MANILA, Philippines - Philippine shares snapped a three-day winning streak, succumbing to a regional downturn after China cut its 2015 growth target.
China on Thursday said it is aiming to grow its economy by 7 percent this year, below 2014's 7.5 percent goal. This is the country's lowest target in 15 years.
The PSE index fell nearly 0.4 percent to close at 7,819.04.
One of the day's biggest losers was Manila Water, whose shares plunged to as much as 13.3 percent. Manila Water shares closed 10 percent lower at P26.80.
Analysts say Manila Water, partly owned by Ayala Corp., was hit by market speculation that it lost an arbitration case for a rate hike petition.
Manila Water spokesperson Jeric Sevilla said no decision has been issued on the arbitration case.
The news also caused worries for Maynilad's own rate hike. Maynilad's owners Metro Pacific Investments and DMCI Holdings also traded lower.
At the foreign exchange market, the peso weakened to P44.12 against the US dollar.
HK, Shanghai down on China target
Meanwhile, Hong Kong and Shanghai markets sank in Asian trade Thursday after China set tepid 2015 economic and trade growth targets, while the euro fell to 11-year lows ahead of a key European Central Bank meeting.
Wall Street provided a negative lead again despite an upbeat report on the state of the US economy and another round of healthy private-sector jobs growth.
Hong Kong sank 1.11 percent, or 272.43 points to 24,193.04 and Shanghai lost 0.95 percent, or 31.05 points, to 3,248.48.
Sydney ended flat, edging up 2.57 points to 5,904.16 and Seoul was also virtually unchanged, nudging up 0.09 points to 1,998.38. Tokyo added 0.26 percent, or 48.24 points, to close at 18,751.84.
China's National People's Congress, the rubber-stamp legislature, opened with Premier Li Keqiang setting a growth target for this year of "approximately seven percent", which would be the slowest in 25 years.
The goal, which comes after a 7.4 percent rise in 2014, also comes as authorities look to set the world's number two economy on a more sustainable path after decades of breakneck growth.
Authorities also cut their trade growth target for this year to "around six percent" after missing its 7.5 percent goal in 2014 for the third consecutive year.
Over the past several months a slew of data has indicated a slowdown in the economy, including on manufacturing, inflation and trade.
In a work report, Li said China had been hit as the global economy faced headwinds, adding: "Downward pressure on China's economy has continued to mount, and we have faced an array of interwoven difficulties and challenges."
Traders seemed to be unimpressed with news that China will link up the Shenzhen and Hong Kong stock exchanges on a trial basis as part of its financial sector reform. However, Shenzhen's composite index rose 0.27 percent, or 4.53 points, to 1,677.77.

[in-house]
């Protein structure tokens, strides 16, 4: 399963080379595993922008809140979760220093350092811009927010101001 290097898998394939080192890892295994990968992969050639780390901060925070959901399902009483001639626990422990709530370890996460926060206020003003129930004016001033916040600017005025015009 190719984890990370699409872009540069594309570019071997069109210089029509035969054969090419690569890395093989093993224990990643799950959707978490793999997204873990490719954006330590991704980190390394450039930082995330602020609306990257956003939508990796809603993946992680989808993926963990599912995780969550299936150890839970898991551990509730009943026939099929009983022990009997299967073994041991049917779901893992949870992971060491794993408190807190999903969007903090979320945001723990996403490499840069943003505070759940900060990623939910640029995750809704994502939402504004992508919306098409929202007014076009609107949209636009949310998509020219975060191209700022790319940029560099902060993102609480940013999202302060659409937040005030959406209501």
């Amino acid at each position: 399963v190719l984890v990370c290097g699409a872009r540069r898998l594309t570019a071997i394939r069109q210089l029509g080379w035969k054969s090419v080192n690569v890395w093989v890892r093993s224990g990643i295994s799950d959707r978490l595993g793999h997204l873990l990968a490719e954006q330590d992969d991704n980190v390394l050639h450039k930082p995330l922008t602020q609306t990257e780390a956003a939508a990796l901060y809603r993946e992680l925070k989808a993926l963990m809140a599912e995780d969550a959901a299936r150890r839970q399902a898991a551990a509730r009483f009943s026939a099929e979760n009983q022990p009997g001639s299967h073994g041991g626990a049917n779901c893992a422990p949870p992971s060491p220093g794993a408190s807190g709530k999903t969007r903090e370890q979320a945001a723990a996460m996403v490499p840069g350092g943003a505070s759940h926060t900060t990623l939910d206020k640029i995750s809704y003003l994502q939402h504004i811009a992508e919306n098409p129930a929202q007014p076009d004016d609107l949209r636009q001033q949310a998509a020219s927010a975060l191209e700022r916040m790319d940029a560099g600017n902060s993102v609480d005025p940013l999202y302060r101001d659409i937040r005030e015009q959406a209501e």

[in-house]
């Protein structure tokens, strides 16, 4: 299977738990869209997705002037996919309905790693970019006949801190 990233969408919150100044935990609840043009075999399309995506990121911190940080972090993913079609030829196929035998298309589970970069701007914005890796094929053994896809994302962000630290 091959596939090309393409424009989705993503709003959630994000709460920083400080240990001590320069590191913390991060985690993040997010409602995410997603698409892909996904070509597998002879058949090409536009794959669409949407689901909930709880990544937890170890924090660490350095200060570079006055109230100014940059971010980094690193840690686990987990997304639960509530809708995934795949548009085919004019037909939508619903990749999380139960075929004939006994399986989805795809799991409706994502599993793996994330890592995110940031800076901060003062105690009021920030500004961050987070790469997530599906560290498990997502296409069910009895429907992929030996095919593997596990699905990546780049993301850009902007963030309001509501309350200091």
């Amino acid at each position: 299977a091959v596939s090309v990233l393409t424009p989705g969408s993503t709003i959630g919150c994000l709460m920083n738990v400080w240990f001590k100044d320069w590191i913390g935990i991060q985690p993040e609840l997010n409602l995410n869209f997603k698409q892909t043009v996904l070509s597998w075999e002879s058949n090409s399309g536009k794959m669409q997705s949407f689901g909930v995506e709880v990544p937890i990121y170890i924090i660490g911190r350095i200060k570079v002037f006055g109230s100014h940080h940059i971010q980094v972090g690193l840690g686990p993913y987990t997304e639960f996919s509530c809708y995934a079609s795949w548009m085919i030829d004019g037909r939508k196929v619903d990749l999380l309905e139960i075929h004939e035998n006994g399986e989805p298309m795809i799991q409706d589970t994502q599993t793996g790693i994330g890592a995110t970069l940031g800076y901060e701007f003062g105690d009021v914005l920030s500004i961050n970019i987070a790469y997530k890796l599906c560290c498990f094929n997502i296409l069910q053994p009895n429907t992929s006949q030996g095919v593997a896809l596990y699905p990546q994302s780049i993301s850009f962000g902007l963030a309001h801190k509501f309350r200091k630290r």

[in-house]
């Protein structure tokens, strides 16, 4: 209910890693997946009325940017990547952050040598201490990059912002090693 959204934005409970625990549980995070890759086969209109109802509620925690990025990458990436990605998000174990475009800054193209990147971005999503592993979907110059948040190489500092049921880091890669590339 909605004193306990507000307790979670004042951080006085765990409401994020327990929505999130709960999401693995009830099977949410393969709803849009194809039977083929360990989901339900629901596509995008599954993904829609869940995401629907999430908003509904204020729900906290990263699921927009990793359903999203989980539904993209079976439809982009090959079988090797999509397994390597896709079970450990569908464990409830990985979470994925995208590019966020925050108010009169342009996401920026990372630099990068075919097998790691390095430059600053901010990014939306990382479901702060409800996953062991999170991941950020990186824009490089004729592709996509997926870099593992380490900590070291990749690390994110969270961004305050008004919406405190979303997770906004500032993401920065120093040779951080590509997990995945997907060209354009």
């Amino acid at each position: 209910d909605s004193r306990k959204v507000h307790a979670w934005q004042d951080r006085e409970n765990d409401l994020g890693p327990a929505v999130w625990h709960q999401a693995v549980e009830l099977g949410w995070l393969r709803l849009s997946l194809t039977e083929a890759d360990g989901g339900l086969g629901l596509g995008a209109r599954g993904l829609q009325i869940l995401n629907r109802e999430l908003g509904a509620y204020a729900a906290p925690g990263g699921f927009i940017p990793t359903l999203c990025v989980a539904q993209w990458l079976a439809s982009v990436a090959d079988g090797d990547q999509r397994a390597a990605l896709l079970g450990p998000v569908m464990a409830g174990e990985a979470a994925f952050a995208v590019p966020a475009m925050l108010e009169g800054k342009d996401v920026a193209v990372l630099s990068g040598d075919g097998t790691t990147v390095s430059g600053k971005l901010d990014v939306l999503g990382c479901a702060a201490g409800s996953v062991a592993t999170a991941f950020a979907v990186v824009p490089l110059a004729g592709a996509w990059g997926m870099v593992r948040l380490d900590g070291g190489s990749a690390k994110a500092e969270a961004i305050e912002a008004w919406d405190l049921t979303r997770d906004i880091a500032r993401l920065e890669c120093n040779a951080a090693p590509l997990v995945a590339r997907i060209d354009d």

The move follows a similar scheme between Hong Kong and Shanghai that started in November. However, while officials trumpeted that as opening up China's closeted stock markets to the outside world, it has met with tepid demand in both cities.
Dollar-euro parity tipped
Regional investors are also keeping an eye on Europe, where the ECB will outline details of its bond-buying programme -- known as quantitative easing (QE) -- which is aimed at kickstarting the eurozone economy and fending off deflation.
The euro has suffered heavy selling as bank president Mario Draghi prepares to unveil the plan for the 60-billion-euros-a-month scheme.
The single currency fell at one point to $1.1028 Thursday, its lowest level since September 2003, before recovering marginally to $1.1058. That compared with $1.1080 late Wednesday in New York.
It was also at 132.44 yen compared with 132.63 yen in New York and much lower than 133.68 yen earlier Wednesday in Asia.
"The combination of deposit rates negative and QE is a very potent one, so it's very euro negative," Robin Brooks, chief currency strategist at Goldman Sachs, told Bloomberg news in Sydney.
"We have in our forecasts a very pronounced euro downswing, which is probably the most dollar-bullish forecast in all of our forecasts."
He added that the bank saw the dollar-euro reaching parity by the end of next year before the single currency falls further to 90 US cents by the end of 2017.
The dollar fetched 119.83 yen against 119.70 yen in US trade.
US markets ended lower for a second-straight session as dealers brushed off the Federal Reserve report showing the economy expanding moderately while payrolls company ADP said private firms hired more than 200,000 in February.
The Dow fell 0.58 percent, the S&P 500 lost 0.44 percent and the Nasdaq eased 0.26 percent.
On oil markets US benchmark West Texas Intermediate for April delivery was up 12 cents to $51.65 and Brent crude for April down 21 cents at $60.34.
Gold fetched $1,201.68 against $1,204.12 late Wednesday. - With reports from ANC, Reuters and Agence France-Presse